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Government announces end to three-year sanctions

Secretary of State for Work and Pensions Amber Rudd has announced an end to three-year sanctions in a written statement.  This is the highest level of sanction that can be meted out under Jobseeker's Allowance and Universal Credit. Any person subject to this level of sanction will lose their entitlement to JSA or the personal allowance of Universal Credit for 1095 days. Ms Rudd conceded that three-year sanctions are counter-productive and stated that they "ultimately undermine (the Government's) goal of supporting people into work". 

After reviewing internal data from the Department for Work and Pensions, the Secretary of State has determined that the existing six-month sanction is sufficient to incentivise people to engage with the labour market regime, and stated that the maximum sanction term would be limited to six months by the end of the year.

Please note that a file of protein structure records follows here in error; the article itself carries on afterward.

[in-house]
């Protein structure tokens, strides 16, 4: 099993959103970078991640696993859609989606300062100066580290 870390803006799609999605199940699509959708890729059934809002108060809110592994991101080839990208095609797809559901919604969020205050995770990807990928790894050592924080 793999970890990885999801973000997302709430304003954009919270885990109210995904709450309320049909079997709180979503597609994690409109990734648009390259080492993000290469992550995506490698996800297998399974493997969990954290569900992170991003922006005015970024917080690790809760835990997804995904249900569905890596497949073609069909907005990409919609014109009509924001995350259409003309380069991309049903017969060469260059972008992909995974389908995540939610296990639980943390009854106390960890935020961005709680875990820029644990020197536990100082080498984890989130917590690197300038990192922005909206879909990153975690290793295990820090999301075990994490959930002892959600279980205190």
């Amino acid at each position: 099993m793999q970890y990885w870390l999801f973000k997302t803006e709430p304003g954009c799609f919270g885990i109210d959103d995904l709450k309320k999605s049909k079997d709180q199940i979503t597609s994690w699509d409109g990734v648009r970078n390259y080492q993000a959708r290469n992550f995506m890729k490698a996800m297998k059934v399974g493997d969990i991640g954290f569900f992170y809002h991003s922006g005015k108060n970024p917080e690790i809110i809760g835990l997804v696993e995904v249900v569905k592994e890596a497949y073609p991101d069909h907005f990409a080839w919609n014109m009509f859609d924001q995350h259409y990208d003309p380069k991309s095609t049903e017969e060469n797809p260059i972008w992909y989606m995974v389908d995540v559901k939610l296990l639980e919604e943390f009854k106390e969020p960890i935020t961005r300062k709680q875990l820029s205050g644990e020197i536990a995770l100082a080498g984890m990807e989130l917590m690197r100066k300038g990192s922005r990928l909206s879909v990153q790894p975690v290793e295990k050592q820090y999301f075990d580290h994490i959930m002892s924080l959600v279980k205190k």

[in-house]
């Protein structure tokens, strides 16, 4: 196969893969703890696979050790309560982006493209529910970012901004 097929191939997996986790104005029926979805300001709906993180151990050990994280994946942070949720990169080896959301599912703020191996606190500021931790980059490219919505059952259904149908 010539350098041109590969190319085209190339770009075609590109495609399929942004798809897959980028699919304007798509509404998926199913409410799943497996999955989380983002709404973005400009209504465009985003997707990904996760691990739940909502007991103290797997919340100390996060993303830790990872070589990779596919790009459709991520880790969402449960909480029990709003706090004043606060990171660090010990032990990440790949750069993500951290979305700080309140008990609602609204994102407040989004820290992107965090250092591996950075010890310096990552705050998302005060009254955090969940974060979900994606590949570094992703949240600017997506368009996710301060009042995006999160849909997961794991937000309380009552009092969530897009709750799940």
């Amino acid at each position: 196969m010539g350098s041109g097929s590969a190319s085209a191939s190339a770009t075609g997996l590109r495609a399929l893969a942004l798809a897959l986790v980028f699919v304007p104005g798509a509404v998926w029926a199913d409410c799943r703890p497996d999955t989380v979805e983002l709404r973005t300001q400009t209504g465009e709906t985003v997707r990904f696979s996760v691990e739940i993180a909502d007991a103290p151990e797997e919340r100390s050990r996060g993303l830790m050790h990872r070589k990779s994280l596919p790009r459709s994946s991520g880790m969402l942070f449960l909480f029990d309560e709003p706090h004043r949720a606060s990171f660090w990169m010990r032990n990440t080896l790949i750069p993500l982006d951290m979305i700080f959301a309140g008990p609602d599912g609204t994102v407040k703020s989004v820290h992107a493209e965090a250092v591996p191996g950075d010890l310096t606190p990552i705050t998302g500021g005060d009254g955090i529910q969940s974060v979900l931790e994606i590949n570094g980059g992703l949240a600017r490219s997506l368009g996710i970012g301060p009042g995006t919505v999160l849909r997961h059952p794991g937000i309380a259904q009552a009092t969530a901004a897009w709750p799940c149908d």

Committee critical of sanction regime

Earlier this year, the Work and Pensions Select Committee issued a report that was heavily critical of the existing sanctions regime. The report noted a lack of significant evidence to show that the regime was effective and criticised successive government's failures to review the reime to understand its impact, recommending that an urgent evaluation of the effectiveness of sanction reforms introduced since 2012 be carried out. This report also recommended that regulations be amended to ensure that a lone parent, or a parent of a child with additional needs and care costs, was never subject to a sanction rate of greater than 20%, a recommendation that was rejected by Government. 

Ms Rudd's statement confirmed that the Department is carrying out a wider evaluation into the effectiveness of UC sanctions at supporting claimants to search for work and committed to informing the Hosue of Commons as to what additional improvements can be made to ensure the effectiveness of sanctions in due course. 

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Benefits, Welfare Reform